Session Time: 6:00pm-7:00pm
Presentation Time: 6:00pm-7:00pm
Location: Hall 4EF
Background: The incidence of new-onset diabetes after kidney transplantation (NODAT) in the pediatric population has not been well characterized. Early recognition of glucose intolerance may allow for interventions and prevention of NODAT development.
Methods: A retrospective, single-center review of hemoglobin A1C (HbA1C) values between 2015 and 2017 were examined for pediatric kidney transplant recipients who were >3 months post-transplant in an effort to identify those as risk for developing NODAT. Multi-organ transplant recipients and known diabetic patients were excluded. All patients received basiliximab and methylprednisolone for induction at the time of transplant and were maintained on a steroid-based immunosuppressive regimen.
Results: A total of 171 patients were reviewed. Of these, 43 (25.1%) patients had HbA1C in the pre-diabetic range (5.7-6.4%) and 1 patient had HbA1C in the diabetic range (>6.5%). Abnormal HbA1C was found in 32/130 (24%) patients maintained on tacrolimus vs. 11/37 (29%) of patients maintained on a sirolimus–based regimen, which was not statistically significantly different. Age, BMI, sex, and use of growth hormone were not significantly different in those with elevated HbA1C as compared to the patients with normal HbA1C. African-American kidney transplant recipients were found to have statistically significantly higher incidence of elevated HbA1C in the pre-diabetic range (52.4% vs. 24.4%; p = 0.002). Of the 44 patients with abnormal HbA1C, 2 patients underwent oral glucose tolerance testing (OGTT) with 1 patient having an abnormal result. The average time from transplant to the first abnormal HbA1C in our cohort was 5.5 years (range: 0.3-14.4 years).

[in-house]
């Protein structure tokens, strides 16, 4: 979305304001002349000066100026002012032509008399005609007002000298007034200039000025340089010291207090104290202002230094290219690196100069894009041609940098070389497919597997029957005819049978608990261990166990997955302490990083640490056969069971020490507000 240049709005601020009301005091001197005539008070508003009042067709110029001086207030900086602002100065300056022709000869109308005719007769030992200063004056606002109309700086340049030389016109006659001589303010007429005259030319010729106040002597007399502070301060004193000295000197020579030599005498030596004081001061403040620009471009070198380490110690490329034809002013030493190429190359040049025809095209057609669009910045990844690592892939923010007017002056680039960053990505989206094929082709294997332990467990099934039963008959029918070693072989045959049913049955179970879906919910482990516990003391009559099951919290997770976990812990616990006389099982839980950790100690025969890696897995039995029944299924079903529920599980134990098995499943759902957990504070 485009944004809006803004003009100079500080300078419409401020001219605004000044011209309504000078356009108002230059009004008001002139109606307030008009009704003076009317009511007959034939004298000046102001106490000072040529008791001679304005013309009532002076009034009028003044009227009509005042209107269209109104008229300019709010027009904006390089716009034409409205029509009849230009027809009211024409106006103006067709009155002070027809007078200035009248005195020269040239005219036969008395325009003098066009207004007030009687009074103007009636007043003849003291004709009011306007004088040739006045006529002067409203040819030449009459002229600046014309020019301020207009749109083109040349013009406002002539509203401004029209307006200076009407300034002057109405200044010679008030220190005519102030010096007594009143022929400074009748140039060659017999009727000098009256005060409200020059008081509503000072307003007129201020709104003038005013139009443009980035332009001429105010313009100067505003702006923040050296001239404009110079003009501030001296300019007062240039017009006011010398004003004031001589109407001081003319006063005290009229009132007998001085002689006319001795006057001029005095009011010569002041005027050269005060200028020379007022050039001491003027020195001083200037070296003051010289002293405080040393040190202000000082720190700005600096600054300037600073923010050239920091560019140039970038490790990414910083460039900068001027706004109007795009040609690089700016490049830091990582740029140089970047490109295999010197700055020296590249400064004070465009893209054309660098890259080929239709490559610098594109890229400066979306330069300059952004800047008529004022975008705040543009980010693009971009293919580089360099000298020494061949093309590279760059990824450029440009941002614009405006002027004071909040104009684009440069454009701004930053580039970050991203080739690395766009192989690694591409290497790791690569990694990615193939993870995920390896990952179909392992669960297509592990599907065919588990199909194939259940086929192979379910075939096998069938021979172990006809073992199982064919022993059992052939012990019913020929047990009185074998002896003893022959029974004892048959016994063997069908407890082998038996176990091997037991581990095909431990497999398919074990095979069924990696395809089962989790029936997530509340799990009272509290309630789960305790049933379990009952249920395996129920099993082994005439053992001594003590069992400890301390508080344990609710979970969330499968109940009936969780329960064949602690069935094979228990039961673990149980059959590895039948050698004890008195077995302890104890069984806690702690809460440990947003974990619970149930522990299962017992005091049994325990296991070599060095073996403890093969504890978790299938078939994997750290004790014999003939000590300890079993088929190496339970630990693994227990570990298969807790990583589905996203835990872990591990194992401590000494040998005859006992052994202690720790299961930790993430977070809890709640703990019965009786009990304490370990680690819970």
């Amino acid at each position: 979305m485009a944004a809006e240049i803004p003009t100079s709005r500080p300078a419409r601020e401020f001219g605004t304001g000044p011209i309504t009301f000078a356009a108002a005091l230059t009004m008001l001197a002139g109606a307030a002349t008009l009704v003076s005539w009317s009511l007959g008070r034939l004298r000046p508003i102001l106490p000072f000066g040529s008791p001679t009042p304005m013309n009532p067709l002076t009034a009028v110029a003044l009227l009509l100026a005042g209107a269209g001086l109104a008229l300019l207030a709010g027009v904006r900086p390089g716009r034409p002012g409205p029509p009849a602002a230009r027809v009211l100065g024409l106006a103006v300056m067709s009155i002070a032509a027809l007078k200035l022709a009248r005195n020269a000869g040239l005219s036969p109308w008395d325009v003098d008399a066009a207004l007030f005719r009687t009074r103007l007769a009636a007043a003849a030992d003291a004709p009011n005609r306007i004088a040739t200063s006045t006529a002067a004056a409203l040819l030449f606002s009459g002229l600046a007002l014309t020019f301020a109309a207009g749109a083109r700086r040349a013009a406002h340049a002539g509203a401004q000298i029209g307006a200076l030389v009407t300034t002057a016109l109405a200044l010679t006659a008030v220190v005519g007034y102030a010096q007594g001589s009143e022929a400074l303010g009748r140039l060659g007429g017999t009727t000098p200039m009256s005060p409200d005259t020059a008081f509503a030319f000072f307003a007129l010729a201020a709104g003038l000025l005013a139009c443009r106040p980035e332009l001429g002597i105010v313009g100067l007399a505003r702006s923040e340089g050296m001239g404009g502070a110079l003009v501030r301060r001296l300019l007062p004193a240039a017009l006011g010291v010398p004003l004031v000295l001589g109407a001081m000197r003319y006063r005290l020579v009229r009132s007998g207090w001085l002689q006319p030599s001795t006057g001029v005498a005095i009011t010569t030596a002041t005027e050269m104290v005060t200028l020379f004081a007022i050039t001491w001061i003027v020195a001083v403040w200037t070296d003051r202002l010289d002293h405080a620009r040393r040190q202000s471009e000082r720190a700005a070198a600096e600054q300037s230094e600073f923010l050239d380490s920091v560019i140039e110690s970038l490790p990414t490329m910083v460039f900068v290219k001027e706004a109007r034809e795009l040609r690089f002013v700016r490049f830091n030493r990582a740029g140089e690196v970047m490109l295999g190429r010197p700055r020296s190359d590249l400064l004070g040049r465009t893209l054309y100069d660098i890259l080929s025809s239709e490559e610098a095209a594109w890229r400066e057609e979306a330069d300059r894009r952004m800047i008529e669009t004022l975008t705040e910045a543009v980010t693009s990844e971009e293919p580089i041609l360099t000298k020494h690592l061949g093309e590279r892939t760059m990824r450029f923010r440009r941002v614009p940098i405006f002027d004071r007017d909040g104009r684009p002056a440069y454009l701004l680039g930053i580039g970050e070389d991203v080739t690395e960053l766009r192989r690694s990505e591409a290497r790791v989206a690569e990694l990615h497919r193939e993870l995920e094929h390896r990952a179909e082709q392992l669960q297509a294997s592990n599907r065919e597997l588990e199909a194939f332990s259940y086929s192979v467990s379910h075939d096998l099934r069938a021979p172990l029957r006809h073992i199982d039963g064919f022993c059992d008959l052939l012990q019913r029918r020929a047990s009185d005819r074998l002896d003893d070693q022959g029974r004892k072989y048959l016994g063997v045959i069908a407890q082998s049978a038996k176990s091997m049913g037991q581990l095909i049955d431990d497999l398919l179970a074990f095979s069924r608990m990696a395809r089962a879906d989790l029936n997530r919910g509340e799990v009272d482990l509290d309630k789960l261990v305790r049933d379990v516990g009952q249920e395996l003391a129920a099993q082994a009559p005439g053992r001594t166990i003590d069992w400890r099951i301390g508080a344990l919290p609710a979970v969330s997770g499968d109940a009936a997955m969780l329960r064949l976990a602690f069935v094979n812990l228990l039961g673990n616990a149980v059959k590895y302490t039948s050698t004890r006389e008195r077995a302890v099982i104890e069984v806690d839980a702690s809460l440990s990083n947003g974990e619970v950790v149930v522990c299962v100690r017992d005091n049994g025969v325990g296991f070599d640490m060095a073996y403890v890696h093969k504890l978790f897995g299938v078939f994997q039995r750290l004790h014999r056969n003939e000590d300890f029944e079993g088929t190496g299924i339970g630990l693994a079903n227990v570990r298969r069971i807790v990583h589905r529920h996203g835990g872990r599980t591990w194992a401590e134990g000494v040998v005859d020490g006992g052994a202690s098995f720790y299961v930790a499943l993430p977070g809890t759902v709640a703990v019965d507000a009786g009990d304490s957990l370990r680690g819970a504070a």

Conclusion: Abnormal HbA1C is common in pediatric kidney transplant recipients. Time from transplant to the development of abnormal HbA1C results may vary greatly. Future efforts at our center will focus on developing standardized screening for glucose intolerance with HbA1C and confirmatory testing using OGTT at certain intervals post-transplant. We will also study effects of anemia and hemoglobin level on accuracy of HbA1C results post-transplant.
CITATION INFORMATION: Serluco A., Liverman R., George R., Garro R. Prevalence of Abnormal Hemoglobin A1C in Pediatric Kidney Transplant Recipients Am J Transplant. 2017;17 (suppl 3).
To cite this abstract in AMA style:Serluco A, Liverman R, George R, Garro R. Prevalence of Abnormal Hemoglobin A1C in Pediatric Kidney Transplant Recipients [abstract]. https://atcmeetingabstracts.com/abstract/prevalence-of-abnormal-hemoglobin-a1c-in-pediatric-kidney-transplant-recipients/. Accessed July 22, 2021.
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